This lovely little downy woodpecker spent some time enjoying the suet cage in our apple tree today.
Plain to See Plainsman, the latest effort by Colter Wall, contains some of the best new music I’ve heard this year. Colter Wall is a young guy from Swift Current Saskatchewan who has been quickly making a name for himself with consistently strong songwriting and a fabulous deep voice.
27th Street recommended.
Today’s nature walk with Miles Hearn took place at Sunnybrook Park, on some lovely trails along the West Don River. It was quite cool but no rain – a beautiful day for a walk.
All through these trails there were many spindle trees (European euonymus) and Winged euonymus – the two shrubs known as “burning bush”. With so many examples around, Miles used the opportunity to make sure we could all tell which is which.
The Spindle tree has bigger blooms/berries than the Winged euonymus. If you look at the branches of the Winged euonymus, you can see “wings” running along the branch.
We saw quite a few examples of an interesting and edible mushroom, known as Hypsizygus – sometimes called the Elm oyster (although here it is generally found on the soft maples, in today’s case on Manitoba maples).
Here are a few of the other highlights from this morning’s walk…
I’m one of the few people who bring along a notebook on these walks. I do it to help me learn the plants in particular. Every time I take a photo of a plant, I add it to a list in my notebook. Typically, Miles identifies many more plants than I put on my list. I don’t try to get everything down so each list is a little subjective. When I get home, I match my photos to the names of the plants on the list and I look up each of them and try to learn a few things about each of the plants. When I started going on the nature walks I didn’t use a notebook and I found it very difficult to recall all the plants and birds Miles identified. It’s a tool which helps me learn and remember.
Each of my lists is unique to a particular walk at a particular time of year. Sometimes I think of the lists as being like poems, made up only of plant names. Here’s the list I made today:
Red oak leaves
Spindle tree (European euonymus)
Dog strangling vine
Manitoba maple keys
Alternate leaved dogwood
The supernatural beings who live in the Imagination Stations out back have been complaining because they haven’t been able to receive mail. We all know complaining about the mail service is a time-honoured activity among Canadian humans, but now the pixies, fairies, trolls, sprites, elves, hobs, imps, and others who sleep in the Imagination Stations have got into the act. They visited their MP and expressed outrage. They called the Toronto Sun.
OK, I’ve bowed to their complaints. The squeaky wheel gets the grease, right? I’ve looked into this and determined as their landlord, I’m responsible for providing an approved mail receptacle. It is done. You may commence sending mail to the Imagination Stations at your leisure.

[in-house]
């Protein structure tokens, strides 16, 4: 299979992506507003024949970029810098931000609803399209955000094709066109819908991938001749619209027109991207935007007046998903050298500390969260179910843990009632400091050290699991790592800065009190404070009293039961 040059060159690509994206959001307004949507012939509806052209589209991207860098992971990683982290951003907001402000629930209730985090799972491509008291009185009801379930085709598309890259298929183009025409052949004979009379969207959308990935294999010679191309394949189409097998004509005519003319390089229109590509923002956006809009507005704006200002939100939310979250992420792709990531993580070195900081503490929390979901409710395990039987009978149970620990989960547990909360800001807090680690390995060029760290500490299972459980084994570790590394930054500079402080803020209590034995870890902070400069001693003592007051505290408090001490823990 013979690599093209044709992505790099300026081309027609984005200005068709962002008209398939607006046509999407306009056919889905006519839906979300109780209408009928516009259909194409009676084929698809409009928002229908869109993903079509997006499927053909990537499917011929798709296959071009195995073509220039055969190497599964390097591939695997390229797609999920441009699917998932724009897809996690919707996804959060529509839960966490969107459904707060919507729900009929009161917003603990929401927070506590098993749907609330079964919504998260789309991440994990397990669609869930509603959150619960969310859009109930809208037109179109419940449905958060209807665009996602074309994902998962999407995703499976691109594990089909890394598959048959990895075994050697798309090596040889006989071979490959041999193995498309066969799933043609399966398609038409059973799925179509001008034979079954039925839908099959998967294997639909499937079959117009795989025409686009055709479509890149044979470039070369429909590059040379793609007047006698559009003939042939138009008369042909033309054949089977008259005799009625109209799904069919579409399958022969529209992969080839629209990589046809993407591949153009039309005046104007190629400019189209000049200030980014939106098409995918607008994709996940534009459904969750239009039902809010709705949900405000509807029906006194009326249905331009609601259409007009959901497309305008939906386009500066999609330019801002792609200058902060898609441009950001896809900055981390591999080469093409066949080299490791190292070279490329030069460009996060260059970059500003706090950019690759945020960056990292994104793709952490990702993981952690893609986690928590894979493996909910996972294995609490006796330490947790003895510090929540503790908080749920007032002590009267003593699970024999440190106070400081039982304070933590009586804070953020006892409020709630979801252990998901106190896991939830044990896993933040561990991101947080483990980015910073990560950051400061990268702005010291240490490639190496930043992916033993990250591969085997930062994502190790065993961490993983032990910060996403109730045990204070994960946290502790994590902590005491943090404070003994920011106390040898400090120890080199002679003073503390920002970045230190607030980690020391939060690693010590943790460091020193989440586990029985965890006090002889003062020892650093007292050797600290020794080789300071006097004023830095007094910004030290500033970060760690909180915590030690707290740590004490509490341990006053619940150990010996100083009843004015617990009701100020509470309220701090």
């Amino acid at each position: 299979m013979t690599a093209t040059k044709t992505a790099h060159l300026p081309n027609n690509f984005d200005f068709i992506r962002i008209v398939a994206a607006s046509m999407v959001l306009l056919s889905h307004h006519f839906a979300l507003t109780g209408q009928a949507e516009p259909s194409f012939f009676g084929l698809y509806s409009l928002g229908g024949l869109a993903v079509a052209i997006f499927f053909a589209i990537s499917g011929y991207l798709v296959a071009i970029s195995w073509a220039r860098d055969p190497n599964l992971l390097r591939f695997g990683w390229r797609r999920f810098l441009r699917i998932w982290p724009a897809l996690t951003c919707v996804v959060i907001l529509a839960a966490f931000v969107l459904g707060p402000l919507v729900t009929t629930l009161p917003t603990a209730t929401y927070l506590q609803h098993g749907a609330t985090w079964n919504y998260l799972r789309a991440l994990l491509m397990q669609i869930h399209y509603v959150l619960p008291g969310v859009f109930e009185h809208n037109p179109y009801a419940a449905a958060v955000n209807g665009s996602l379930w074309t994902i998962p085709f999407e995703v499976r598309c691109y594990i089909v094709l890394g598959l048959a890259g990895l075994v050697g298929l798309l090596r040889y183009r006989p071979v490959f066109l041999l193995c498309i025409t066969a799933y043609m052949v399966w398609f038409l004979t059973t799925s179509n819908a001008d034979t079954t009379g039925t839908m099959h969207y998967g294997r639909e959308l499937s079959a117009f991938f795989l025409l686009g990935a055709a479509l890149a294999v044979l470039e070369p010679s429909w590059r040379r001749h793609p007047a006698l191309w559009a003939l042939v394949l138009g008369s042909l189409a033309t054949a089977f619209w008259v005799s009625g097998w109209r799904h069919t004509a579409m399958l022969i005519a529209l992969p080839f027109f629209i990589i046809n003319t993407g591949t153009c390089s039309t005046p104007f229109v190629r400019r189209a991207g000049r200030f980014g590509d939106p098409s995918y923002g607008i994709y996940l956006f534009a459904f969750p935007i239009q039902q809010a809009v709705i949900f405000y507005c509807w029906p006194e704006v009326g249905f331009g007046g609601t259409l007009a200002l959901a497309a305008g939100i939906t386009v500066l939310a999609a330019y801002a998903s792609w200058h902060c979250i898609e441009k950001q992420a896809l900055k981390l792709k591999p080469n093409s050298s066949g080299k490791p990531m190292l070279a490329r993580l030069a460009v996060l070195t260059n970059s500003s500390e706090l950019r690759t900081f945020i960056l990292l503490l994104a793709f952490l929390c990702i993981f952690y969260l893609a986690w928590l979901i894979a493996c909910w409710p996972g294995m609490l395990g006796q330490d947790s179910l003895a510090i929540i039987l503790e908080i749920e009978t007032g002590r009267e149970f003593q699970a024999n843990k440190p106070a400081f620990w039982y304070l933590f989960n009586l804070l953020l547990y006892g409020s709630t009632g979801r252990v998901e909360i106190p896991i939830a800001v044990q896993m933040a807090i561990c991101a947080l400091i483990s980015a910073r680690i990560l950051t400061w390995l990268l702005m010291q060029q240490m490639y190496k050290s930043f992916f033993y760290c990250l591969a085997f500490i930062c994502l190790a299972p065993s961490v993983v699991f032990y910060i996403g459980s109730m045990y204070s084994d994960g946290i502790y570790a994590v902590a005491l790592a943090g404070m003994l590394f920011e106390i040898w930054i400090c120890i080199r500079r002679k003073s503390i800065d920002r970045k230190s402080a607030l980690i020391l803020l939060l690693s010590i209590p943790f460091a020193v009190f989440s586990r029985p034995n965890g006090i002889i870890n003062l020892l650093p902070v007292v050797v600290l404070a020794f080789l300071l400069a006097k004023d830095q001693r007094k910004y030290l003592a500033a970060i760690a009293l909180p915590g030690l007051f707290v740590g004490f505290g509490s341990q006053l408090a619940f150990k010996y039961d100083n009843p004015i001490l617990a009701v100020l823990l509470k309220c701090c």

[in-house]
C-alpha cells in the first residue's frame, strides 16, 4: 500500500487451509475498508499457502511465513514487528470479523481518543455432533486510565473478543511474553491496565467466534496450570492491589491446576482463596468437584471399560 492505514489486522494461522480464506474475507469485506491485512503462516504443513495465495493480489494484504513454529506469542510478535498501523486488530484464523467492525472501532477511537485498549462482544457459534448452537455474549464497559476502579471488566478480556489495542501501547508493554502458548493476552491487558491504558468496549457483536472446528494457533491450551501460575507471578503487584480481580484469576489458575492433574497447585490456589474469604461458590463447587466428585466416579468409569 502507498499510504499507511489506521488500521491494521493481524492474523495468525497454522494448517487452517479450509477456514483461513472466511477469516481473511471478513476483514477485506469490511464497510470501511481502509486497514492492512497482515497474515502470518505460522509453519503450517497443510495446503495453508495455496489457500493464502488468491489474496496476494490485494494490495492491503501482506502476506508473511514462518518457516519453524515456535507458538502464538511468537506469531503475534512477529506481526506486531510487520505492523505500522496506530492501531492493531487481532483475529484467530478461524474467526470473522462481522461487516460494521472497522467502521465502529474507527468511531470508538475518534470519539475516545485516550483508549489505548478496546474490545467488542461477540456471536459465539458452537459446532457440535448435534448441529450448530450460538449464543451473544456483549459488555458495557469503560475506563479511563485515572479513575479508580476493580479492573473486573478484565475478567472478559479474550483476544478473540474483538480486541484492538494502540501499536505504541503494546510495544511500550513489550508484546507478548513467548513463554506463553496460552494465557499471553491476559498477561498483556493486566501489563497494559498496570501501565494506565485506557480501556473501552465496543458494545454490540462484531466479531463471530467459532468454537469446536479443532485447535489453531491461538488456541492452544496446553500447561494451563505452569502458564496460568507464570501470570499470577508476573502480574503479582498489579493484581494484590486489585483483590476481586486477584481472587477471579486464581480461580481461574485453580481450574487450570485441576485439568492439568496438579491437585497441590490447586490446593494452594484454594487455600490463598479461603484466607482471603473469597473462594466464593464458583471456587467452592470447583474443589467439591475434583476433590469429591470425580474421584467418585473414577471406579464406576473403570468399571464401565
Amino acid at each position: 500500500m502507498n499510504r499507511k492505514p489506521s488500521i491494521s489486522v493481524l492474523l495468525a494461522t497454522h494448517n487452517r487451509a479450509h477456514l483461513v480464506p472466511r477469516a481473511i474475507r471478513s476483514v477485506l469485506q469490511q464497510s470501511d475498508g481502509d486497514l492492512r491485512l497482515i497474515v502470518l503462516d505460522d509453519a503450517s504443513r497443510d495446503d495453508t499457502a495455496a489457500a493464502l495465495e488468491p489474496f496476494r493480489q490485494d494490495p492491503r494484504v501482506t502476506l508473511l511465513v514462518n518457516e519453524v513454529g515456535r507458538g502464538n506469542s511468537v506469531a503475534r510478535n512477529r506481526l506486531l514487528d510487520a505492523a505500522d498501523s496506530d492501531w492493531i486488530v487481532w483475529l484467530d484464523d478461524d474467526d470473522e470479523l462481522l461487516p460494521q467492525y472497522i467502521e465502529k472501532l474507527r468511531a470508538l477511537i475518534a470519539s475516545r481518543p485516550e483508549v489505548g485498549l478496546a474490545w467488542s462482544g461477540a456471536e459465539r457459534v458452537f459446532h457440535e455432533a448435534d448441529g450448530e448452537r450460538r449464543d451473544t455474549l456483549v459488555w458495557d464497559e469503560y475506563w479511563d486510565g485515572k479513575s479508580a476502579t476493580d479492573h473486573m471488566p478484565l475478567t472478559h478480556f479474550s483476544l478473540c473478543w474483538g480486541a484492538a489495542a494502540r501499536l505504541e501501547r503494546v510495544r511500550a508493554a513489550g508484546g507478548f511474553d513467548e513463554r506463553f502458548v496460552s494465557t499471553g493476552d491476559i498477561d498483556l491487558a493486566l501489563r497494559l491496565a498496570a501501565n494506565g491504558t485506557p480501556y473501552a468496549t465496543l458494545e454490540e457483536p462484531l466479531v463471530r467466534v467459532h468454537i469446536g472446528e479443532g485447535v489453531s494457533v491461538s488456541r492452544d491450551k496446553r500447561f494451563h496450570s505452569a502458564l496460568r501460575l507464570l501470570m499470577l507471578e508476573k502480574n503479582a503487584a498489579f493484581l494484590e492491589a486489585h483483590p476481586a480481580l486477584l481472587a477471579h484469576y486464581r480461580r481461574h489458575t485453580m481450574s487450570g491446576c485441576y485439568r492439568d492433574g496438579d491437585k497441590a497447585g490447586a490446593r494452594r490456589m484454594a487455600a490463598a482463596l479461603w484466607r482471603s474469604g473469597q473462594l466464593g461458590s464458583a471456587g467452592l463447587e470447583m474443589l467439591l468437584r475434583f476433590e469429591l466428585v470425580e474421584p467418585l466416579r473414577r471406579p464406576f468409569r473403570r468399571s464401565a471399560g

There were as many as 5 blue jays hanging around out back today. I didn’t feed the local birds over the summer but I’ve recently started that up again. They were enjoying sunflower seeds in the apple tree.
This morning The Partners gave me the look which can only mean, hey buddy get off your butt and take us for an adventure in the car. So I asked them, you guys want to go somewhere in the car? This of course was met with some excitement.
I’m nervous about taking our dogs to the woods anytime hunters might be about, especially since one of The Partners looks suspiciously like a bear, but there is no Sunday hunting allowed at the forest I had in mind, so off we went.
We came across many examples of a strange mushroom today, known as Entoloma abortivum. These mushrooms were thought to be the result of honey mushrooms (Armillaria) attacking entoloma mushrooms, but these days mycologists apparently think it’s the other way around, Entoloma attacking Armillaria. In either case, most of these strange mushrooms can be found at the base of trees, usually in the presence of honey mushrooms (although there were few honey mushrooms around today).
Some people consider these to be a choice edible. I’ve cooked them up once and did not find them appealing, so these days I don’t pick them.
We went for a long walk and the dogs had a ball, sniffing all that was there to sniff, poking around here and there and enjoying the day. I had a pretty good time too.
We’re so fortunate to live a 5 minute walk from Colonel Sam Smith Park, a Toronto treasure. It’s so beautiful this time of year, with plenty to draw your interest.
The park boasts a huge variety of plant life, loads of birds – it’s one of the most popular bird-watching spots in the GTA – plenty of Lake Ontario shoreline and a lovely pond.